Now, the present era, the longest lived craniate lineage belongs to the hagfishes, they have a skull made of cartilage, but they lack a jaw and a vertebrae. They look like eels and they swim in a snakelike way by using their muscles to push against their notochord, which they will keep well into adulthood. They have small brains and eyes, ears, and a nasal opening. Their mouths do have formations that resemble teeth, they are made of keratin, a tough protein found in our skin and hair. These hagfishes live on the bottom of the ocean, and they are scavengers. An interesting feature of this organism, is their defense system, they can produce as slime, in fact several liters of this slime in less than a minute! This slime will then coat the gills of other creatures trying to attack the hagfish, which will cause the other organism to suffocate. This defense system is actually amazing, and as of now, biologists are trying to mimic the slime, in order to create a gel like substance that will stop bleeding during surgery.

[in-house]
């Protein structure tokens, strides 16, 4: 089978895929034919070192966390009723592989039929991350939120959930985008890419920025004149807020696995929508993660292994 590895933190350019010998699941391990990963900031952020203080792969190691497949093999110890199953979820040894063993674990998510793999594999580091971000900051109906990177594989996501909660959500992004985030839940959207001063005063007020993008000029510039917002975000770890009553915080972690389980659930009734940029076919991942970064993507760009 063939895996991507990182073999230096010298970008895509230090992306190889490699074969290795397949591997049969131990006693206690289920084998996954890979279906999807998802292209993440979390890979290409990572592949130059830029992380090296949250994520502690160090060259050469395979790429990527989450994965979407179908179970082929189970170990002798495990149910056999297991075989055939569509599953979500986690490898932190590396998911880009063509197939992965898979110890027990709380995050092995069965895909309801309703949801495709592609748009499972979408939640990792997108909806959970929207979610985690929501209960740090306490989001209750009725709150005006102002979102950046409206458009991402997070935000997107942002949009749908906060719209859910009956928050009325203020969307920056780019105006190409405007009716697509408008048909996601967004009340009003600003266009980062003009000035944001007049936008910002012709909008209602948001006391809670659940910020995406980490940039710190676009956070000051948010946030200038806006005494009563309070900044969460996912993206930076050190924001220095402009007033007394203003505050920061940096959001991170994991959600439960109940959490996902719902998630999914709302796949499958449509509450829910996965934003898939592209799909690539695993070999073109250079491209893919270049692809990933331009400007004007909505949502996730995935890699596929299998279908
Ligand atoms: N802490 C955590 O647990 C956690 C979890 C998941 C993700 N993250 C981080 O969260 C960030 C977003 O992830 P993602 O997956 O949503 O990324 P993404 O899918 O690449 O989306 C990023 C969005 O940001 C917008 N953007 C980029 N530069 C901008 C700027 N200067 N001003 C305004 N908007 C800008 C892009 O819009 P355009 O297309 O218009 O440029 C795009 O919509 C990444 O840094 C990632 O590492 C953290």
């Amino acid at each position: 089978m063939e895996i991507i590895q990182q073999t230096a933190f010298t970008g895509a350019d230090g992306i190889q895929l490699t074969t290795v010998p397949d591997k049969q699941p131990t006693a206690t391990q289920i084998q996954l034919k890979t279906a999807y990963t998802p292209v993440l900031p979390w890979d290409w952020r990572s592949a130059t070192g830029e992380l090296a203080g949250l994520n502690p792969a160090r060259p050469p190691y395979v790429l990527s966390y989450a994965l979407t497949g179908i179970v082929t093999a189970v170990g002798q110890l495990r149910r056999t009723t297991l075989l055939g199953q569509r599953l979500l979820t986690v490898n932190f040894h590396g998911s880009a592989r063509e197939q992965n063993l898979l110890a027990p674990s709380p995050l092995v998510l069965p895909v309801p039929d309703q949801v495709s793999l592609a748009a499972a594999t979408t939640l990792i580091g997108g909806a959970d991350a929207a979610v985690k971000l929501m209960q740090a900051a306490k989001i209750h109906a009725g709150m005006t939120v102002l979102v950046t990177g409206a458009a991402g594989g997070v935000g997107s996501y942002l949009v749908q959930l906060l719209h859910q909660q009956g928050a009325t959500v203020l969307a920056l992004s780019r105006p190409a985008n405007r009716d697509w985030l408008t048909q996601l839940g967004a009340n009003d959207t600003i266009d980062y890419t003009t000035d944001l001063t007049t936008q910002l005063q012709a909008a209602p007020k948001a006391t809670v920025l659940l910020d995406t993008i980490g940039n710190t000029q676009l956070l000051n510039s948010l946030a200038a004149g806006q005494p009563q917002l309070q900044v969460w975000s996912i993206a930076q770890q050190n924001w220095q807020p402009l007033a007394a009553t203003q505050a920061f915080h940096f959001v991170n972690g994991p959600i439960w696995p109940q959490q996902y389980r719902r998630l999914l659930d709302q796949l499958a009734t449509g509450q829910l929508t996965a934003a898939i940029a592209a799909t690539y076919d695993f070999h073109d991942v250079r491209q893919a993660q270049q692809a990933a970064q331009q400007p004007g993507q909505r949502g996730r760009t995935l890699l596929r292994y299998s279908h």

So… the lineages of craniates finally gave rise to the vertebrates. These vertebrates were much more complex, as they had developed a skeletal system and a nervous system that was complex. These vertebrates were more successful at avoiding predators and they were better suited at obtaining food. The vertebrae they developed served to enclose the spinal cord, and take over the role of the notochord. The vertebrates in the water (which we will concentrate on) have fins running dorsally, and ventrally, to help them steer and propel themselves in the water. They also had more advanced gills, allowing for better gas exchange.

Now, the oldest still living vertebrates belong to the Lampreys. Most of these odd looking creatures are parasites and they use their large jaws to get a hold of other fish. They then use their tongue to ingest the fish’s blood. The skeleton of these lampreys is made of cartilage, but unlike the cartilage of other vertebrates, this cartilage has no collagen, but contains a protein matrix.

Then actual Jaws came about (not the movie star…)

Jawless craniates were common until the gnathostomes came about. These are a diverse group that contain the sharks, rays, amphibians, reptiles, birds, and mammals… diverse indeed! The word gnathostomes means jaw mouth. The jaw enables these creatures to grab onto food and slice them up. Thus the gill slits were no longer required for suspended feeding, as the jaws allowed for better feeding. Thus the gills only served the important purpose of gas exchange. The earliest gnathostomes were the placoderms “plate skinned” and the acanthodians.